A journal that serves “to provide a home for creative work inspired by journeys to places where there are no roads”

A chat with Rick Kempa, editor of Deep Wild.


Deep Wild: Writing from the Backcountry, is a not-for-profit journal, published annually, whose mission is to provide a home for creative work inspired by journeys to places where there are no roads. The second issue, forthcoming this summer, will include work by 41 writers and 2 artists, representing five countries.

Interview by Teresa McCarthy


Where did the idea for Deep Wild come from, and how did the journal get started?

The idea for a backcountry-centered journal had been bouncing around in my head for years, mostly when I was out hiking. It was something I wished I had in my backpack, but it didn’t exist. Finally, on a walk around Navajo Mountain in October 2018, I declared to my hiking partner as well as to myself that it was time to make it happen, and once I said so, I had to follow through. It helped that I had recently retired from teaching.

I asked two friends, Heidi and John, hikers and writers to the bone, if they would be coeditors, and immediately they were all in. I asked another friend, Brad, a practical-minded fellow, if he would help, and thankfully he said yes. Poets need business managers to really make things happen! With the addition of graphic designer Dave to the team, we were good to go. It has been a collaborative effort every step of the way; we began with a weeks-long conversation about what to name it.

How did you go about soliciting writers to submit their works to the journal?

We put out the word in every direction we could think of, mainly on social media, and were astonished at the response. It was like throwing a big rock in still water—the word rippled out not just across the country but the world. In the course of our first two reading periods, we have received work from every continent but Antarctica.

Was it difficult to find subscribers for a brand-new journal, especially as saturated as the literary market is? Is there something about the “backcountry” focus of Deep Wild that you feel sets the journal apart from other outdoor-focused journals?

Surprisingly, and wonderfully, nearly every copy of our first issue has found its way into readers’ hands. Bookstores around the West carried our first issue, and orders have come in, several per week, from all points on the compass. The backcountry focus has everything to do with it: our mission—to provide a home for creative work inspired by journeys to places where there are no roads—is definitely striking a common chord.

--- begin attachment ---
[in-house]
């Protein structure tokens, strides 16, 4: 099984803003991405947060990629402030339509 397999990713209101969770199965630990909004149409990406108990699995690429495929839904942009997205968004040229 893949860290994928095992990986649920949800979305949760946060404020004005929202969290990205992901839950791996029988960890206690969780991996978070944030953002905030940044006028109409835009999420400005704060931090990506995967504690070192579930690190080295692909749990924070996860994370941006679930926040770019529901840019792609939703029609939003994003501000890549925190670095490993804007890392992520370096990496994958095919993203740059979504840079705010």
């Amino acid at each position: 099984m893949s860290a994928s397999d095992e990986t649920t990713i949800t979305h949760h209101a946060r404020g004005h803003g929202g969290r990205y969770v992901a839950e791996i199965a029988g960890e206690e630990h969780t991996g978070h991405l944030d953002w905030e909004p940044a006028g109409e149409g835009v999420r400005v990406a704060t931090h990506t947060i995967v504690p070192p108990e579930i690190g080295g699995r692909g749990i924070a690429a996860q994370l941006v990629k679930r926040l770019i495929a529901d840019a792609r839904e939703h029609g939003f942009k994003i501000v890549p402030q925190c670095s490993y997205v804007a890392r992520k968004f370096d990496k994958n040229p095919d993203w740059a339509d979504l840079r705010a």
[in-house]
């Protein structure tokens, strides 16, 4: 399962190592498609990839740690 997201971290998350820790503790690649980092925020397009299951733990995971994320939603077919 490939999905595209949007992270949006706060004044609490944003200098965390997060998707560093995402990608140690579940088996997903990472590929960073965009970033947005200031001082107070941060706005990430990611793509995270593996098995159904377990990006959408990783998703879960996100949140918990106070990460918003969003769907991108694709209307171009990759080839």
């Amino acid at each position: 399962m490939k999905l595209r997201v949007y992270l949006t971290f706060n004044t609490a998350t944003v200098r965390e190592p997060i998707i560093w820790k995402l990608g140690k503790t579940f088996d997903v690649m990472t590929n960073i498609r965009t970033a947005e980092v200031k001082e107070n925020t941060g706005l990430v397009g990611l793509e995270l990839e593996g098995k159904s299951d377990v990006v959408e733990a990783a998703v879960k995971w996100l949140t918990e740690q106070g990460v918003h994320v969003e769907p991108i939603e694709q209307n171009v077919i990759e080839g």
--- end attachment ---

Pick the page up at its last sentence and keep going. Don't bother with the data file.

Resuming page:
One of the most fascinating parts of Deep Wild for me was the variety of genres in the journal, and how genre and the backcountry landscape interact with one another. What kind of relationship did you notice between genre/landscape, if any, in the making of the first two editions?

Of the several hundred submissions we’ve received, about 60% are poetry, 30% nonfiction, and 10% fiction. We’ve speculated whether this reflects the kind of writing people are moved to do in and about the backcountry, and I guess it does to some extent. That being said, we’ve been blessed with some really good fiction for these first two issues. And the artwork too, both on the cover and in the interior, has been exceptional.

What were some successes and challenges moving from the first edition to the second edition?

There is always the challenge, as every editor knows, of staying afloat, and the waters this year are as wild as can be. We subsist on subscriptions and donations, and we don’t charge writers to submit. But I am confident we will be OK: the writing and the artwork in Deep Wild will continue to find its audience. The ongoing—and permanent—challenge is getting the word out; I feel like, for all our efforts, we are only scratching the surface of our potential readership. In fact, I hope to get someone else on the team to help us with this.

What are some goals you have for Deep Wild moving forward?

We want to build and sustain a community of people who love wild places and good words, with the journal as the main meeting place, as well as our blog (where we feature excerpts from our writers each week) Before long, we will have Deep Wild readings in various communities. And we want to be continually open to new ideas and directions. In the 2020 issue, for instance, we will feature the winner of our Undergraduate Student Essay Contest. In 2021, who knows? Finally, my fellow editors and I have joked that our main goal is to encounter someone in the backcountry who says, “Hey, I’ve got something cool to show you,” and pulls a Deep Wild out of the pack. That will happen.


Teresa McCarthy is a senior at Gonzaga University, studying English Writing and Secondary Education. “New Journal Takes Readers Back to Nature,” the review of Deep Wild that accompanies this interview, is her first published piece. She enjoys writing and reading poetry, and hopes to share that love with her students one day. She is from Gilroy, CA.